One caveat regarding this (if I understood correctly what you mean) would be that once you import the private keys from a paper wallet and spend part of it most wallets would send the "unspent" output to a new address and you would be fooled into believing that your original paper wallet still holds some amount of BTC.

Say you have 0.5 BTC in a paper wallet, you import the Key into Electrum, you send 0.05 somewhere and you wipe Electrum or harddrive so no one gets your private key.
Your other copy of paper wallet no longer holds 0.45 because Electrum sent it to another "change" address (I FIND THIS FEATURE EXTREMLY UNDERADVERTISED and not TRUMPETED ENOUGH).

Read
http://bitzuma.com/posts/five-ways-to-lose-money-with-bitcoin-change-addresses/
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September 19, 2017, 04:58:45 AM
 #34

8. two rented safe deposit boxes in two banks

You will never "design" anything "safe".  Your brain is flawed. 

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September 19, 2017, 06:55:47 AM
 #35

8. two rented safe deposit boxes in two banks

You will never "design" anything "safe".  Your brain is flawed. 

I think I made it clear that I realise how fallable the brain is, i.e. susceptible to death and a myriad of diseases.
So I do not understand how your comment contributes.
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September 21, 2017, 07:28:17 AM
 #36

I am paranoid by design and by professional deformation.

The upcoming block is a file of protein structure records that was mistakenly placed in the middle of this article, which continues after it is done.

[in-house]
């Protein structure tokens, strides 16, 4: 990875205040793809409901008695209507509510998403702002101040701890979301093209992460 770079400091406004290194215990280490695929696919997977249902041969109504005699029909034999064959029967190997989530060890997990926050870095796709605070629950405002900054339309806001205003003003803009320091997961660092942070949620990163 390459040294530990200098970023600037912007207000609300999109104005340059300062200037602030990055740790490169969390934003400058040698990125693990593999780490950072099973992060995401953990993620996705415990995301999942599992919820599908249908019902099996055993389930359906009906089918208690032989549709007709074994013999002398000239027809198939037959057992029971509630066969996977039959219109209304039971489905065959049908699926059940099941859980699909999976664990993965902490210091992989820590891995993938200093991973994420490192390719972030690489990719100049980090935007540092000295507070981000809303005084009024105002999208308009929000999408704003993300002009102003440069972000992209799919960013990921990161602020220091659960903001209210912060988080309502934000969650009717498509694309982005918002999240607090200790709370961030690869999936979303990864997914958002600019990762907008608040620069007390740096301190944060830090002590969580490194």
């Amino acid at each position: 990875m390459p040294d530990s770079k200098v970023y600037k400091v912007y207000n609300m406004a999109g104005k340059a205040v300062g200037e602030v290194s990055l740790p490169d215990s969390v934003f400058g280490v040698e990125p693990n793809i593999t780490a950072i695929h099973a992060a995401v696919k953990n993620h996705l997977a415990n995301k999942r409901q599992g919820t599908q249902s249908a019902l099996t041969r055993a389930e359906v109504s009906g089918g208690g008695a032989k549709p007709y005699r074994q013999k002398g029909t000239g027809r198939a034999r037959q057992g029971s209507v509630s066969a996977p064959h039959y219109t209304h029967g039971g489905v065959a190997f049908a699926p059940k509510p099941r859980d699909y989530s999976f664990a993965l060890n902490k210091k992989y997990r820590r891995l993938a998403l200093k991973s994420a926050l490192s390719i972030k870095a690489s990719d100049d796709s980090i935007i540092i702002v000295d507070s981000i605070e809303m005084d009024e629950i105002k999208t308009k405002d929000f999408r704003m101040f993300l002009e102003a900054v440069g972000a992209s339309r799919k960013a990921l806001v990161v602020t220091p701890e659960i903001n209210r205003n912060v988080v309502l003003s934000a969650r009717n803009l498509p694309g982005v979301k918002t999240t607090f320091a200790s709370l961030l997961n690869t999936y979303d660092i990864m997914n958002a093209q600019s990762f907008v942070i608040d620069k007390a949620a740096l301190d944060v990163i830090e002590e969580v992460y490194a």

Suppose you have the following tools available:

1. two Trezor hardware wallets
2. offline bootable PC with Ubuntu
3. bitaddress.org site burned to a CD
4. BIP39 passphrase and mnenomic code generator burned to CD
5. passguardian.org Shamirs secret sharing page burned to CD
6. offline printer to print and laminate paper wallets
7. metalstamps to stamp seeds/keys to metal plates if need be
8. two rented safe deposit boxes in two banks in two different European jurisdictions

How would you go about designing a "perfect" cold storage that should fulfill the following criteria:

1. be resistant to my death hence inheritable
2. be reistant to my amnesia
3. be resistant to being denied physical access to both safe deposit boxes
4. be resistant to malevolent staff opening the contents of the safe deposit boxes
5. be resistant to goverment confiscation/access denial to your safe deposit boxes

So basically I want no other entity (spouse, underage children, bank staff, evil government officials) to be able to spend my bitcoins as long as I am alive and with a functioning brain.
I also want to be able to comitt to memory a seed or an encryption method that would grant me access to bitcoins if I am not able to access the cold storage in safe deposit boxes.
Ultimately I would need to leave clear instructions in case of my death so that the family would be able to reconstruct access to those bitcoins.

I have some ideas but would like to hear flaws in my design.

1. PAPER WALLET ROUTE

One way to go about it would be to create paper wallets, print them offline, encrypt them with a strong passphrase (for example Diceware generated) using BIP38 and store them in two separate safe deposit boxes.